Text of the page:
Two presbyteries will become one following action taken by the Synod of Alaska-Northwest.
The synod gave approval for the Presbytery of Alaska and the Presbytery of North Puget Sound (NPS) to merge into one larger presbytery during its Dec. 10 meeting.
According to the Book of Order, G-3.0403 (c.), synods have the function of “organizing new presbyteries, dividing, uniting, or otherwise combining presbyteries or portions of presbyteries previously existing,” among other duties to meet the mission needs of various congregations.
Dr. Corey Schlosser-Hall, executive presbyter for North Puget Sound, said the decision to allow the presbyteries to merge unanimously was approved and celebrated by the synod after representatives from Alaska and NPS were asked for and gave their thoughts on the process.
“I’m really looking forward to this,” Schlosser-Hall said of joining the two presbyteries. “We know there will be significant challenges like travel logistics, building congregational familiarity and trustworthiness, but it’s exciting to build this into what God wants it to be through any difficulties and frustrations. I’m very enthused about it for the anticipation and expectation of what lies ahead.”
Dr. David Dobler, pastor to the Presbytery of Alaska, said the synod’s approval of the merger is just the beginning of the transition to bring life to the new presbytery.
“Ten percent of the work is making the decision; the other 90 percent is carrying it out,” Dobler said. “I’m very relieved we have gotten this far. Now we need to be about doing the work of this new presbytery, but this is happy work to be doing.”
With approval from the synod, the ecclesiastical merger of the presbyteries will become effective Jan. 1, 2014, followed by a period of corporate transition through Dec. 31, 2014. It will be known as the Presbytery of North Puget Sound and governed by the laws of the State of Washington and the Constitution of the Presbyterian Church (USA). A new name for the presbytery will be chosen sometime during the 12-month transition period that lies ahead.
The two presbyteries drafted a preamble to the merger agreement that emphasizes the mission moving forward. It reads: “That together we may better engage, equip and encourage people and congregations to make disciples for Jesus Christ, the Presbyteries of Alaska and North Puget Sound do now unite. The nurture of healthy congregations and new expressions of Christ’s church is our passion and purpose. In our several mission fields God has blessed us with people of different cultures and languages that together we may be ambassadors for Christ and show forth the Kingdom of God.”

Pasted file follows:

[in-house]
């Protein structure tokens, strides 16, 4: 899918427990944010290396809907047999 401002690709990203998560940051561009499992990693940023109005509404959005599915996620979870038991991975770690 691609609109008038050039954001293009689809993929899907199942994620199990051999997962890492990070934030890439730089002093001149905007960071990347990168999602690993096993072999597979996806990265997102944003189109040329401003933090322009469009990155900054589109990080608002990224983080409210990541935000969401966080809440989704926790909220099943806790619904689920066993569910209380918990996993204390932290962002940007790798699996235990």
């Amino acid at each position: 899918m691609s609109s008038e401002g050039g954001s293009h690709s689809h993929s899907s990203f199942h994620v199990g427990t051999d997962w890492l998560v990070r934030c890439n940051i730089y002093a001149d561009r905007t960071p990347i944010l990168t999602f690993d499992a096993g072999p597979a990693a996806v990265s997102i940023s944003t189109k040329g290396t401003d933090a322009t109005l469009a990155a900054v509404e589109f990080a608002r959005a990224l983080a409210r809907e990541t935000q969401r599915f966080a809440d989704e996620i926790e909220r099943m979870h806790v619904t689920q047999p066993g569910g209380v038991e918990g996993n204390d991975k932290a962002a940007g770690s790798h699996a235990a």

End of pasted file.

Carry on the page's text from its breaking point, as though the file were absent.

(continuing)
How the plan evolved
The action of merging the presbyteries became necessary when six churches were dismissed from the Presbytery of Alaska in April, dropping its number of congregations below the required number of 10 required for a presbytery as designated by the Book of Order.
When that happened, the Synod of Alaska-Northwest assumed jurisdiction and directed the presbytery to serve as an Administrative Commission, taking care of the day-to-day operations of the presbytery. Synod leaders also instructed the Presbytery of Alaska’s general council to work with the Presbytery of North Puget Sound to compose a plan by Oct. 31 for continuing the ministry.
That plan was to combine the remaining nine congregations (Craig-Klawock, Hydaburg, Juneau, Ketchickan, Metlakatkla, Petersburg, Sitka, Wrangell and Yakutat) and 450 members of Alaska with the 35 congregations and 8,100 members of North Puget Sound to make one larger presbytery.
Agencies and councils of the two presbyteries already are being integrated for the merger, and a retreat will take place in early January to further incorporate entities from two into one.
Presbytery leadership will be shared jointly during the period of transition. Dobler and Schlosser-Hall will work in tandem and continue in their capacities. Dobler indicated he did not see himself as part of the new presbytery moving forward but will remain as part of the leadership team on a half-time basis, perhaps through Sept. 30, 2014. When Dobler gives up his half-time post, Schlosser-Hall will be the executive presbyter.